watermark xjj

One of My Favourite Places…

Southsea Rock Gardens

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Living as I do, quite near to the coast in the south of England, I have visited several places of interest during my time here.
One of my favourite places is the Southsea Rock Garden, which is just a short way from Portsmouth and on the sea front so it is very easy to find. Access is easy and free, and if you like gardens you’ll love this one.

Calling it a rock garden makes it sound small, but it is over 12.000 square metres. You can wander around and lose yourself in the peaceful tranquillity that is always there, no matter what time of year you visit.
I was surprised to discover that it was built in the early 1920’s by unskilled labourers, set to work by the government during the years of depression after the First World War

The garden is designed on several levels with paths and steps leading you to many areas of natural beauty filled with an impressive array of plants. Huge rocks and boulders were brought down from Cumberland to create magnificent rockeries and a huge fountain and waterfall occupy the centre stage, with a goldfish pond at the bottom. I never could find out who actually designed this garden all those years ago, but if I ever come into any money, I would have this garden replicated in my own back yard. I would need a very big back yard and lot of money though, for this place is huge!

Nearly a hundred years later, we can still enjoy the layout and beauty of the unusual planting, despite its being badly flooded on several occasions whenever a fierce enough storm arrives from out at sea. The last time this happened was just a few months ago, and I worried that the damage would be so severe the garden would be ruined.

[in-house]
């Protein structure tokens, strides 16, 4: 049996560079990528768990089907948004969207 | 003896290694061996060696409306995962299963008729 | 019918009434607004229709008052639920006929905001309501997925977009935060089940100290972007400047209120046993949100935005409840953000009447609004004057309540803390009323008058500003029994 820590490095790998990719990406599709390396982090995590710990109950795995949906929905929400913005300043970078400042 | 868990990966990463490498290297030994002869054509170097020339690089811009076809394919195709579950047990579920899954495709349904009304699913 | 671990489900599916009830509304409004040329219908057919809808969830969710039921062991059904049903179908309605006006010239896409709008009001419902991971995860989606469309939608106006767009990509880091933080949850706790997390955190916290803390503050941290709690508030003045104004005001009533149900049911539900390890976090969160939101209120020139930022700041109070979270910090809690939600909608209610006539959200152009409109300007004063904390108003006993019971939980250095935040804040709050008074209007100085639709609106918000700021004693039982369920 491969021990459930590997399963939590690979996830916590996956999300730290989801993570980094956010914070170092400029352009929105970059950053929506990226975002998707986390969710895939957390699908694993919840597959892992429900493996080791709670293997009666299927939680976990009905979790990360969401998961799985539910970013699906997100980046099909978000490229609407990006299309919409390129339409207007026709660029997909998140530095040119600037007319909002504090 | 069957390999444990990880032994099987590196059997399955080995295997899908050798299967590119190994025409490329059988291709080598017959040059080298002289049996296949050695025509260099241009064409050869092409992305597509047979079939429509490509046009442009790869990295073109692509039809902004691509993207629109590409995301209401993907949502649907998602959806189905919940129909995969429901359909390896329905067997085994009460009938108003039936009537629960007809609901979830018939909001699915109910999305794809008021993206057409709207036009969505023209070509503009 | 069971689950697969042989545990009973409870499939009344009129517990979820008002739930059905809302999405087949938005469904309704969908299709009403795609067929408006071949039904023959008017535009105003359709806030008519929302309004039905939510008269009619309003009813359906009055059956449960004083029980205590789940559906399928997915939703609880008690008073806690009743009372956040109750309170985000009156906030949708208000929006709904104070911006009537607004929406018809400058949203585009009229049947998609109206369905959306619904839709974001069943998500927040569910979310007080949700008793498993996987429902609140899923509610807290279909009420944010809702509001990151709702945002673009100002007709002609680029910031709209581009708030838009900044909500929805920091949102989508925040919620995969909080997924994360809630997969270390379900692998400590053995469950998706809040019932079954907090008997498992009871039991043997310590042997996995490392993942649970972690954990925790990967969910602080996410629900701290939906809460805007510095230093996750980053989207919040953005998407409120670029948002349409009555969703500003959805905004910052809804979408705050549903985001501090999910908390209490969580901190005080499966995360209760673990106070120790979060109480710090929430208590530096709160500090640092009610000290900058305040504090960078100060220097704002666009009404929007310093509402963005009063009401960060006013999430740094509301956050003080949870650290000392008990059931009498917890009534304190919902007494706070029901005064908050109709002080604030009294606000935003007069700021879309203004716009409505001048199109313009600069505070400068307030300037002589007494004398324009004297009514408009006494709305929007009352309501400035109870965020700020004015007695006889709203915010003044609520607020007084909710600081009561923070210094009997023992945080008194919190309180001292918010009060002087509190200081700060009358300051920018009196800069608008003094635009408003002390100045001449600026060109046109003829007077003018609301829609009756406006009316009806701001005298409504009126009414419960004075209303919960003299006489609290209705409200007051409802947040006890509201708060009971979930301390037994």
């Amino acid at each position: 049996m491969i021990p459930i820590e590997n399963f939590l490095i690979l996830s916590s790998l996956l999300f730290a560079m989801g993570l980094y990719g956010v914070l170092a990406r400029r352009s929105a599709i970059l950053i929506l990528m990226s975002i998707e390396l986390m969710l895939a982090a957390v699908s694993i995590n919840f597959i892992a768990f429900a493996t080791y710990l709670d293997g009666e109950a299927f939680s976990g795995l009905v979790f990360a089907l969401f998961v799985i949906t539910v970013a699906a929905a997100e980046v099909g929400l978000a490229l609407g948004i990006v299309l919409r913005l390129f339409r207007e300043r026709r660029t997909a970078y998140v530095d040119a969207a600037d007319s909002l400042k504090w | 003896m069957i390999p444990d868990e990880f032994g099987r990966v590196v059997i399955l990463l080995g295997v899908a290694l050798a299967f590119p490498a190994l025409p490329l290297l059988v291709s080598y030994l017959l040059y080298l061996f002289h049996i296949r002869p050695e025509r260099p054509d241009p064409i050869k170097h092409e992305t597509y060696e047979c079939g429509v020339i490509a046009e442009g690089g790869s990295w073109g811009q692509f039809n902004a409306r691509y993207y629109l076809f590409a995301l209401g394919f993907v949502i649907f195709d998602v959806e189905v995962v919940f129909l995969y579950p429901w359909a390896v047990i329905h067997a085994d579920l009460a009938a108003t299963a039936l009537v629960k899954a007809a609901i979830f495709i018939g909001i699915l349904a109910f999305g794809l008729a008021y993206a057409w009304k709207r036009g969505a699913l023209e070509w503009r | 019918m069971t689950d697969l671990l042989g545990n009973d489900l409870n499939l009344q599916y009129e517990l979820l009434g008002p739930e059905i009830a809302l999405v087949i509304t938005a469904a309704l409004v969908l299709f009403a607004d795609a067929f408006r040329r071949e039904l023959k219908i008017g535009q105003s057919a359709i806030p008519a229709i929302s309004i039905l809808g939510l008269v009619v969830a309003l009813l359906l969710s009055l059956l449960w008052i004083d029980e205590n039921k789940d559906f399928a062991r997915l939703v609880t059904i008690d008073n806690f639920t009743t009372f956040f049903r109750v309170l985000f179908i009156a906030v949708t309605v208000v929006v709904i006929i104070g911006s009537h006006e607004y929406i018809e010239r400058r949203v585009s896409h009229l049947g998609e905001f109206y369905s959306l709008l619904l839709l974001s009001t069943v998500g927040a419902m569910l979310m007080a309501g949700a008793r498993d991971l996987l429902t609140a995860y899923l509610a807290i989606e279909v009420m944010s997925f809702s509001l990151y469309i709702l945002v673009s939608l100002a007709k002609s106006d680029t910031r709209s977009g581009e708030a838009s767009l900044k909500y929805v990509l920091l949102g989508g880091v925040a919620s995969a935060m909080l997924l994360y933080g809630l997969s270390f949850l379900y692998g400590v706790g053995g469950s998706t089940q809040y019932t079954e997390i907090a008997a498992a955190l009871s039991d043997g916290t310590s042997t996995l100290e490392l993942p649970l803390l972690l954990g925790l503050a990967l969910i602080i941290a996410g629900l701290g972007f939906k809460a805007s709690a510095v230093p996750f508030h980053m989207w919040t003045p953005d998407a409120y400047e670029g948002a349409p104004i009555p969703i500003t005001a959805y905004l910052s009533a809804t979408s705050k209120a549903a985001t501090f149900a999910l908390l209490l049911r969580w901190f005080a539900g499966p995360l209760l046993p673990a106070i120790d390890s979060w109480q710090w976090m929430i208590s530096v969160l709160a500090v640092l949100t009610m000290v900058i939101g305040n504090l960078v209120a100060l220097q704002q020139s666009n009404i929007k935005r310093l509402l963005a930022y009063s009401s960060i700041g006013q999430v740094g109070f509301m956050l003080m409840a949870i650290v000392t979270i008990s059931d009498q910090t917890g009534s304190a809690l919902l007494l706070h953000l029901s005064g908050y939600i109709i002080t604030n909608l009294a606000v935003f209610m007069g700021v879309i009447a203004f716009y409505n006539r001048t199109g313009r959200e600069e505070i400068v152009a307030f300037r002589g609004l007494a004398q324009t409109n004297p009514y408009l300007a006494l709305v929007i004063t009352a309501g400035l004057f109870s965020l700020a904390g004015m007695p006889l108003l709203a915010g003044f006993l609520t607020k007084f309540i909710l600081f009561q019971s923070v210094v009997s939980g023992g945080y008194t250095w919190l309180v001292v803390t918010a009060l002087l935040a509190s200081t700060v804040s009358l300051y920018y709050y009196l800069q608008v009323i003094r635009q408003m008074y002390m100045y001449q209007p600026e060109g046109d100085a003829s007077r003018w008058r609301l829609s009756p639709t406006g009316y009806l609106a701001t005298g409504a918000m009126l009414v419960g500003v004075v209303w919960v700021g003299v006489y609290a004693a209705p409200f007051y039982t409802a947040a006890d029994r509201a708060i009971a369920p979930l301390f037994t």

But when I went there it was as if nothing had happened. The voluntary organisation, The Friends of the Garden, had done a magnificent job, pumping out all the sea water as quickly as possible to prevent the salt damage and there were flowers in bloom everywhere I looked.

I expected to find desolation and ruin and be saddened by the loss of a beautiful thing, only to have my heart gladdened by the display of care and attention that I did find there. To say I was pleased does not begin to describe my joy as I walked around and enjoyed the sense of peace and serenity the garden has always given me…

(and I need to go back again in the near future!)

 

The View from my Writing Desk…

 

 

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Our Gum Tree

 

 

Although we live in a town, it isn’t an inner-city town. Tucked behind the South Downs in Hampshire, we are just 19 miles from the sea.

An ordinary town really, rows of streets spreading out from the town centre with all manner of shops and businesses. The local council keep it tidy and provide us with well-kept trees, bushes and green areas.

Sometimes, if you know where to look, you can find something special here, something that doesn’t quite belong. Hidden among the sprawling streets, small treasures can be found. Little rivers emerge unexpectedly, creating a magical atmosphere. ( I have recently found another such treasure. Post to follow…)

We have such an oddity in our back garden.

We all have trees and bushes in our gardens, but we have a giant gum tree. Far taller than our house, it dwarfs every tree for miles around.

It seems so much supple than other trees and maybe this has something to do with it being a gum tree. The leaves smell faintly of eucalyptus and it has such a graceful way of moving with the wind.

I watch this tree most mornings as I wait for my brain to warm up, but this morning we had the aftermath of Storm Eric.  The wind was fierce, so the view from my window was dramatic. Strong gusts tried to break the tree, viciously pushing and shoving until I thought one would give way. But the branches were so supple they simply danced away, ducking and weaving like a Whirling Dervish until the wind abated.

We could learn a lot from trees. Most of them have been here longer than we have and will remain long after we have gone. They survive, I think because they simply do what they were born to do and they do it well. They take what comes in their stride (so to speak) patiently waiting for the seasons to change or the wind to stop blowing.

A lesson for us all there, I think…

#Throwback Thursday: Unexpected walkabout…

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The sun was shining and it finally felt warm. I desperately needed to get out of the house and go for a walk, but not sure if I was fit enough to go where I really wanted to go.

It is nearly a mile to our local pond, and this is such a stupid thing to call it, for it is huge. It takes nearly an hour to walk slowly around it, so this will tell you the size of it.